A short while ago, I repaired a late 19th century baby-sized crazy quilt. The quilt's owner shared her family photos to add to my blog post about her little quilt. As I keep saying, I meet the nicest people when I work on their quilts!
Well, her kindness didn't stop there. She oh-so kindly sent me this photo of a quilt she saw on exhibit at the Mingei Museum in San Diego. It is labeled "Sock Top Quilt", made by Ada Jones in 1934.
"What's a sock top?" you ask. I certainly had no idea.
Well, sock tops were manufactured separately (and sold by the pound!) and then would be sewn onto the rest of the sock. Ada's sister-in-law worked at W. B. Davis, a hosiery factory in Fort Payne, Alabama. She collected these unused cuffs in 1934 when they were no longer being used in the sales room.
Ada hand stitched them together for the top.
Ada created the back with printed cottons that were distributed by a New Deal program to aid farm women. The program distributed surplus fabric for use in home sewing via the Agricultural Extension Office in Auburn,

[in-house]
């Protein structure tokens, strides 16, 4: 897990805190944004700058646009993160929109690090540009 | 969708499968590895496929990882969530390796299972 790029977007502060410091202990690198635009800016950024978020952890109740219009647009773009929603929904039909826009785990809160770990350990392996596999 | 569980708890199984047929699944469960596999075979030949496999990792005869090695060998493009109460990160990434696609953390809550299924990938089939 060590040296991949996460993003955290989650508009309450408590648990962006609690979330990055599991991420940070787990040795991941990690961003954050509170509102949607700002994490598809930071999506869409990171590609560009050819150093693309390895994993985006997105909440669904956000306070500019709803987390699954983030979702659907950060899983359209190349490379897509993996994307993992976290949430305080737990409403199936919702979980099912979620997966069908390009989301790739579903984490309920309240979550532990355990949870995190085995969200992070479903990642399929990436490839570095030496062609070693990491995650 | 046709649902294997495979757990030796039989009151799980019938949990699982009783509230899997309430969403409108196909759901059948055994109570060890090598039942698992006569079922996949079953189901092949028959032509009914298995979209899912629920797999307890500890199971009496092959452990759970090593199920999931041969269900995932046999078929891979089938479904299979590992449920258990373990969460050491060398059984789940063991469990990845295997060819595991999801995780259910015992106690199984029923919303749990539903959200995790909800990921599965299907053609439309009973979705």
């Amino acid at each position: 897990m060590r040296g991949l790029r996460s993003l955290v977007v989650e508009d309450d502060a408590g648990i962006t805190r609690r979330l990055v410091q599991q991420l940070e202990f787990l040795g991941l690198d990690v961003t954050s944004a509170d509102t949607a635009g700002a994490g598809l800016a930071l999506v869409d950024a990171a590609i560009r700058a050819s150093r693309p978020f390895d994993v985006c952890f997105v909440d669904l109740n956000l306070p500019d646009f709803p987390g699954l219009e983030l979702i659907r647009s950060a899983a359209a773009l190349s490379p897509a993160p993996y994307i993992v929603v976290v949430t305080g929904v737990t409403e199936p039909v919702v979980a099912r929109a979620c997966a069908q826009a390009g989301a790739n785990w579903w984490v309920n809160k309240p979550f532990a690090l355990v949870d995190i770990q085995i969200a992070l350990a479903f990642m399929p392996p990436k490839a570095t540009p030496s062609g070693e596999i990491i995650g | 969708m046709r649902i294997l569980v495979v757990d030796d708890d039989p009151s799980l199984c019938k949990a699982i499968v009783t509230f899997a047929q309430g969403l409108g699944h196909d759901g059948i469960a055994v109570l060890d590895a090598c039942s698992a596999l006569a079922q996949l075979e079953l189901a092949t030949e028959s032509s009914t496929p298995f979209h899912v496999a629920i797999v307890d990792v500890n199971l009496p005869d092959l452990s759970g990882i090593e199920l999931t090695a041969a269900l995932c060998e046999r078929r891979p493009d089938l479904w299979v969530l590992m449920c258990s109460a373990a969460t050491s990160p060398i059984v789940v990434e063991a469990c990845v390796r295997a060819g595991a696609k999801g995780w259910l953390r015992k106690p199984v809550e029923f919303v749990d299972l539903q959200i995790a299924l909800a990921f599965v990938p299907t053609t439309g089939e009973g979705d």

The batting is made with cotton grown on the family farm.
Later on, in the 1960s, a family member bound the fraying edges with fabric from unused
fertilizer sacks, given to her by a fertilizer company in Fyffe, Alabama.
There are two of these quilts. This one is from the collection of the State of Alabama Department of Archives and
History. The other is at the Smithsonian and the information here comes from their documentation.
I'm particularly in love with this quilt because I've been making a series of quilts for the last several years that I call "Something From Nothing." The theme of the series is that I cannot buy anything, but must work from the fabrics, batting ends, and doo-dads that I have scrounged or inherited for free. This quilt combines so many "nothings" into a really fun, and probably very cozy, "something!"